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Public asked to watch for unusual activity as deadly disease threatens Cariboo bats

Researchers enlist the public’s help as White Nose Syndrome shows up in neighbouring regions
A healthy Myotis bat found hibernating in a woodpile. (C.Buick/Submitted)

Researchers are asking for the public’s help in monitoring threatened bat populations in B.C.

The province’s bats, including the well-known Little Brown Myotis, are threatened by a fungal disease headed towards the province from Alberta and Washington State.

The Cariboo Region Community Bat Program, in collaboration with the Province of BC, are asking the public for help in the effort to detect and prevent the spread of White-Nose Syndrome (WNS). Residents are urged to report any bat activity observed in winter, and any sick or dead bats found before May 31.

White-Nose Syndrome is a fungal disease that is harmless to humans, but has devastated North American bat populations.

The fungus attacks bats while they are hibernating, appearing on their wings and faces, giving the appearance of a white nose.Bats often wake to clean the fungus from their skin.

This uses valuable energy, and eventually the bats die from hypothermia and starvation as their body energy reserves are depleted.

Across North America, millions of bats have been killed, and two B.C. species are now listed as Endangered. As a key predator for many night-flying insects, bats are essential parts of B.C.’s ecosystems and provide billions of dollars of economic benefit by helping control agricultural, forest, and urban pests.

First detected in New York State in 2006, the disease continues to spread, with detections on the west coast close to Seattle and in south-central Alberta.

Biologists say the arrival of WNS in B.C. is imminent. Increasing the number of reports from the public is the best chance to understand how WNS might spread and affect local bat populations. Though there is not yet a proven cure for WNS, several promising treatment options are being developed, and it may be possible to mitigate the effects of this wildlife health crisis.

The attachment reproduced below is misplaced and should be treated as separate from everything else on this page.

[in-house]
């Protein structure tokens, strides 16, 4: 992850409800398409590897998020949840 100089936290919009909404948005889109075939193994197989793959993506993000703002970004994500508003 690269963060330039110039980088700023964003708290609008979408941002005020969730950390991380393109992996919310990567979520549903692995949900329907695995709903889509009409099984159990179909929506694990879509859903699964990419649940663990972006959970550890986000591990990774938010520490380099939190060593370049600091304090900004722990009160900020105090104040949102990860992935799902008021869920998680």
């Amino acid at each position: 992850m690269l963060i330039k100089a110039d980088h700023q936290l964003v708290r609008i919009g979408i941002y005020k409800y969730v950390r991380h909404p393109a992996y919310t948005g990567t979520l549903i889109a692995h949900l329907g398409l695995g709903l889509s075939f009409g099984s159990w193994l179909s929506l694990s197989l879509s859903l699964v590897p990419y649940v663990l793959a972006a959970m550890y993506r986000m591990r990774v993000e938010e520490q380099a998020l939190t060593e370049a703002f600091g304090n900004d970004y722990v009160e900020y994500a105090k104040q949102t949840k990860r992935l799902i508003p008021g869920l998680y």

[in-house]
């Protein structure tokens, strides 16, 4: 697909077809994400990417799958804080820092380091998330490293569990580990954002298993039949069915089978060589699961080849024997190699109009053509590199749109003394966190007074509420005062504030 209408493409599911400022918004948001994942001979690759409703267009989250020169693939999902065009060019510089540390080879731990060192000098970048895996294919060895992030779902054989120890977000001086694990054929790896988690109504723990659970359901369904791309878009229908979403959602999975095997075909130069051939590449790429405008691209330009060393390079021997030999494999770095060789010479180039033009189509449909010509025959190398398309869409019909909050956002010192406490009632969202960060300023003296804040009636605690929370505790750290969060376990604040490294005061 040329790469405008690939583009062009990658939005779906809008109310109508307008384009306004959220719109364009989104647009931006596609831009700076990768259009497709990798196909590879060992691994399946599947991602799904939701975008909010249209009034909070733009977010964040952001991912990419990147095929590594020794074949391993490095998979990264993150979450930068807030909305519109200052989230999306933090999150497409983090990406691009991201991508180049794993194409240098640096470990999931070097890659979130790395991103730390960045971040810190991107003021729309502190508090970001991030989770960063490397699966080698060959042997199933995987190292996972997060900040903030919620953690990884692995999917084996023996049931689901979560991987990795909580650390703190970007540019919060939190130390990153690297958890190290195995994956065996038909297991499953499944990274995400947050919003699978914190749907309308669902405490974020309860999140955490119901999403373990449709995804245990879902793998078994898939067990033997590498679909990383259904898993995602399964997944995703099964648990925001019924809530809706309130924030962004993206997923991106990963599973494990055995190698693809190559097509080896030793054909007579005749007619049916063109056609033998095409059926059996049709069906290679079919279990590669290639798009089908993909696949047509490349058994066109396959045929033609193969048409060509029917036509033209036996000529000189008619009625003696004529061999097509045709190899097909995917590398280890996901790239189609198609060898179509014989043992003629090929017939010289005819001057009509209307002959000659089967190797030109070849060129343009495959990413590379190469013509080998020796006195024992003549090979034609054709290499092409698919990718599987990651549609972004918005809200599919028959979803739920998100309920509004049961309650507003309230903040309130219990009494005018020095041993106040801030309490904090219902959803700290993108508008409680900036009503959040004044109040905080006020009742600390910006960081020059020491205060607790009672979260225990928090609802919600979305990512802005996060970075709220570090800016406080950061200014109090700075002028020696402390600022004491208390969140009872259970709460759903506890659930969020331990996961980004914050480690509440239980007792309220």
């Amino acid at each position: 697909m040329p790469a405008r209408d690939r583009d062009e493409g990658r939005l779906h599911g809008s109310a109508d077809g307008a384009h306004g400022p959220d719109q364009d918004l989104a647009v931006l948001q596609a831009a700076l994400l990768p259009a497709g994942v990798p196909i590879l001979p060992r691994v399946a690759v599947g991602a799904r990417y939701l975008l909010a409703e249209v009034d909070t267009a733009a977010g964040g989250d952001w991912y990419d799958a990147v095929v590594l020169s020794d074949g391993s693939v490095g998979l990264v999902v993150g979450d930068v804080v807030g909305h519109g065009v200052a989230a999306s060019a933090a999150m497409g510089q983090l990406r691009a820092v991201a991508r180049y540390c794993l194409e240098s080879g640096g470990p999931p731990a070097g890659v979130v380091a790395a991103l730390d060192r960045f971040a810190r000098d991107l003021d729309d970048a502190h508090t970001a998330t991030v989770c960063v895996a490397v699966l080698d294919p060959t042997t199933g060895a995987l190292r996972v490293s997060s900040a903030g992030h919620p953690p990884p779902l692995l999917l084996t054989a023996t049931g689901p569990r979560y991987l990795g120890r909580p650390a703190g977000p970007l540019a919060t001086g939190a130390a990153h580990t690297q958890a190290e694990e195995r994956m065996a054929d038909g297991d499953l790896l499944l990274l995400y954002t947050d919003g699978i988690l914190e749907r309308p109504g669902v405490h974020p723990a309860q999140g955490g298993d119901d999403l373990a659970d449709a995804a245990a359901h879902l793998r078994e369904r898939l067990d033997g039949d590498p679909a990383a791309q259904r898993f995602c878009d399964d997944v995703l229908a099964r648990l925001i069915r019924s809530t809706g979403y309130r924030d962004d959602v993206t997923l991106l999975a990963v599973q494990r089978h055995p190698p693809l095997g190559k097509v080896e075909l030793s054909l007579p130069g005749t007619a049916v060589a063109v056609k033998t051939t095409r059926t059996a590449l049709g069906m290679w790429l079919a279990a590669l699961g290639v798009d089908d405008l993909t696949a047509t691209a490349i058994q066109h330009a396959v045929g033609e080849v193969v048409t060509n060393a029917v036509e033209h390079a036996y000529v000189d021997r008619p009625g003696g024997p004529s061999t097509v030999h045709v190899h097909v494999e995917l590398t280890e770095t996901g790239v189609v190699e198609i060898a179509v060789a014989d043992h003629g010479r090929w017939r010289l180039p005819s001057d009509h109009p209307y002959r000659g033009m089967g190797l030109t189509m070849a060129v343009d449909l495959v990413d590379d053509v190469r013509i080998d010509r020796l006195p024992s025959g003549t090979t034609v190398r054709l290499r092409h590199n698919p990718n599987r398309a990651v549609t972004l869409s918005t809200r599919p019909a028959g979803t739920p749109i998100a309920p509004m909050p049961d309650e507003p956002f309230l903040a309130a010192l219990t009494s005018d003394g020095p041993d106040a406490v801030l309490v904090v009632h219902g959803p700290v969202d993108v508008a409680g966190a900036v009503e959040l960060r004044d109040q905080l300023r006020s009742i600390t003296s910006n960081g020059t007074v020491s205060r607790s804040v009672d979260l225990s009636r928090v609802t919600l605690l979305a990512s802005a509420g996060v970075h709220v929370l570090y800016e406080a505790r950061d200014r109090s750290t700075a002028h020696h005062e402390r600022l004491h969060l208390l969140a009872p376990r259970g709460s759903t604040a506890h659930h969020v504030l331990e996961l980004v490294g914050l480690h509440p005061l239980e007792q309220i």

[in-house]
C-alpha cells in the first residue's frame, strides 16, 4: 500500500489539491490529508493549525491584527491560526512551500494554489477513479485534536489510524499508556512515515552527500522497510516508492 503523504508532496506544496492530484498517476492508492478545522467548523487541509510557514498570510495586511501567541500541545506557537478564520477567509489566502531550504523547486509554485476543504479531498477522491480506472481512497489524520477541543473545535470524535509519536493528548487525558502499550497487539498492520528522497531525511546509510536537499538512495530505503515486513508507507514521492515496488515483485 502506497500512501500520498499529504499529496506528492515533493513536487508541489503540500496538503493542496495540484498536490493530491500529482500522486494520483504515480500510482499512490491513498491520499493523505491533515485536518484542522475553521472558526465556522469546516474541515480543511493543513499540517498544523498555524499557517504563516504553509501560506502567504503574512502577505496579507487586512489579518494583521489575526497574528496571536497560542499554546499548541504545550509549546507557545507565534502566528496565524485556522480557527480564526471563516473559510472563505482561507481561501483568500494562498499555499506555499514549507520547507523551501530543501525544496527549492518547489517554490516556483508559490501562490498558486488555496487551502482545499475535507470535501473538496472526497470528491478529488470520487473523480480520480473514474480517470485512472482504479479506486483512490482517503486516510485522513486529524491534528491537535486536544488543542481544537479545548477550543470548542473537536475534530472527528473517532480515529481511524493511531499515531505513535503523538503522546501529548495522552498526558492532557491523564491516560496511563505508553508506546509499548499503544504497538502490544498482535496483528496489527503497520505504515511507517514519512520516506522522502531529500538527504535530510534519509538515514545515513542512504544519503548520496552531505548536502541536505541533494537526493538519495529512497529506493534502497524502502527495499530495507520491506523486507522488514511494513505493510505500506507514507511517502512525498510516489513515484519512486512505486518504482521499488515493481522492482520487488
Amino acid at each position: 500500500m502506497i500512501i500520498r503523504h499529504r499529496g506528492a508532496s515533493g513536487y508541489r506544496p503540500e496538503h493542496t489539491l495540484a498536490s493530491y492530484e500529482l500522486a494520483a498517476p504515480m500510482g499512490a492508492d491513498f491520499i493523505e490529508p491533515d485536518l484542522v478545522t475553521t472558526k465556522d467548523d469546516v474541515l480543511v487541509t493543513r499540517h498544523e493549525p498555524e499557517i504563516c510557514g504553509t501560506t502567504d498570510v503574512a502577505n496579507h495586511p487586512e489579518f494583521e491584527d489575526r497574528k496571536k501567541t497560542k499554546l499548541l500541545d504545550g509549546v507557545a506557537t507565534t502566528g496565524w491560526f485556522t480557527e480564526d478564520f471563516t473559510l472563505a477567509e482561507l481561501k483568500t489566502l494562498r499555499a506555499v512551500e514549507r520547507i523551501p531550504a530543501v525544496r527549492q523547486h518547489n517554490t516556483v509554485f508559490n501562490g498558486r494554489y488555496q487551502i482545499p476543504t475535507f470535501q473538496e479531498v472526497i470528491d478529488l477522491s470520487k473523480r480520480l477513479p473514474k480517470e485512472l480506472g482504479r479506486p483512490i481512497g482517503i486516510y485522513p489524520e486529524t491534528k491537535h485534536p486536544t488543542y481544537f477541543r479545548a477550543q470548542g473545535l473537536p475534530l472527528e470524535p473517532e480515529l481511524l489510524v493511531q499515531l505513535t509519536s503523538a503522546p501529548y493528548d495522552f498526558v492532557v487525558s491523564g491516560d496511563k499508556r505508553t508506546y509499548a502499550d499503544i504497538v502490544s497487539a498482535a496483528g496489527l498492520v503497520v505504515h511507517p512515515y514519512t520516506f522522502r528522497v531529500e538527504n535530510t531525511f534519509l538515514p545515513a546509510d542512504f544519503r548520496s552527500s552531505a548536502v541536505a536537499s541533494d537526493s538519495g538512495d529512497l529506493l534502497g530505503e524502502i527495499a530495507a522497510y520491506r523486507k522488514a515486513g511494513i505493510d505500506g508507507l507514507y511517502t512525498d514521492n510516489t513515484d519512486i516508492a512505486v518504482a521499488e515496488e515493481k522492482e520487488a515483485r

If you find a dead bat or have sightings of winter bat activity, please report it to the B.C. Community Bat Program online at , via email at, or by calling 1-855-922-2287 (1-855-GOT-BATS).

All live bats should be left alone — keep your distance, take a photo, and report it to the B.C. Community Bat Program.

If you must move a bat, visit for advice and never touch a bat with your bare hands. Please note that if you or your pet has been in direct contact with the bat you will need further information regarding the risk of rabies to you and your pet.

In partnership with the BC Ministry of Environment, and funded by the Habitat Conservation Trust Foundation, Forest Enhancement Society of BC, and the Habitat Stewardship Program, the BC Community Bat Program provides information and promotes local stewardship and citizen science. You can find out more about the B.C. Community Bat Program and options for helping local bat populations at,, 1-855-922-2287 or 250-398-8532

Read more: Trick or … a weed pull? Ways to help Cariboo bat populations at risk

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About the Author: Black Press Media Staff

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